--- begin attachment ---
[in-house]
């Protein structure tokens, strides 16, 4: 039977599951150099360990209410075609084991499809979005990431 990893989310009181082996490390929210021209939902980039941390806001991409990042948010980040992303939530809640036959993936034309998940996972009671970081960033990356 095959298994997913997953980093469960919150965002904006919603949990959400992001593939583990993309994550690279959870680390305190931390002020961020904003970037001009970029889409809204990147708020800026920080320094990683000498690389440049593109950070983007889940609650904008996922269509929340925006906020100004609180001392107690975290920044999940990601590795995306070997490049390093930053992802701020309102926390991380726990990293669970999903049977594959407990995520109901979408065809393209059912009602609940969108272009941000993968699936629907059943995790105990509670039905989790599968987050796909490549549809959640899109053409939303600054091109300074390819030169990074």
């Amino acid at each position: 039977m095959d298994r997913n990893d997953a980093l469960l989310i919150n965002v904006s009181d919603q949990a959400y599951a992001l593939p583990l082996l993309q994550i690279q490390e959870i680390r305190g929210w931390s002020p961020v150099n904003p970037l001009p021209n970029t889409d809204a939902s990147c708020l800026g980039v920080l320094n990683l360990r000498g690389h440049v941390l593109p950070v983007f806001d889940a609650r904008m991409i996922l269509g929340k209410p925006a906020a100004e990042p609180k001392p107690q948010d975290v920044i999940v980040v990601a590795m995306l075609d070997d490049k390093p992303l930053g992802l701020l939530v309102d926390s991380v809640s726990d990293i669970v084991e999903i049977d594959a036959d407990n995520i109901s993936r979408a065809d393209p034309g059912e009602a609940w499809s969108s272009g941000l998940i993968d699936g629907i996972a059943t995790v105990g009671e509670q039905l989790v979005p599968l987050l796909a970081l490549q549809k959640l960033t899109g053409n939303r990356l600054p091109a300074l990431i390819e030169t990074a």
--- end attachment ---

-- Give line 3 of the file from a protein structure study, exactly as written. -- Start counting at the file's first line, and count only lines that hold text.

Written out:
């Amino acid at each position: 039977m095959d298994r997913n990893d997953a980093l469960l989310i919150n965002v904006s009181d919603q949990a959400y599951a992001l593939p583990l082996l993309q994550i690279q490390e959870i680390r305190g929210w931390s002020p961020v150099n904003p970037l001009p021209n970029t889409d809204a939902s990147c708020l800026g980039v920080l320094n990683l360990r000498g690389h440049v941390l593109p950070v983007f806001d889940a609650r904008m991409i996922l269509g929340k209410p925006a906020a100004e990042p609180k001392p107690q948010d975290v920044i999940v980040v990601a590795m995306l075609d070997d490049k390093p992303l930053g992802l701020l939530v309102d926390s991380v809640s726990d990293i669970v084991e999903i049977d594959a036959d407990n995520i109901s993936r979408a065809d393209p034309g059912e009602a609940w499809s969108s272009g941000l998940i993968d699936g629907i996972a059943t995790v105990g009671e509670q039905l989790v979005p599968l987050l796909a970081l490549q549809k959640l960033t899109g053409n939303r990356l600054p091109a300074l990431i390819e030169t990074a």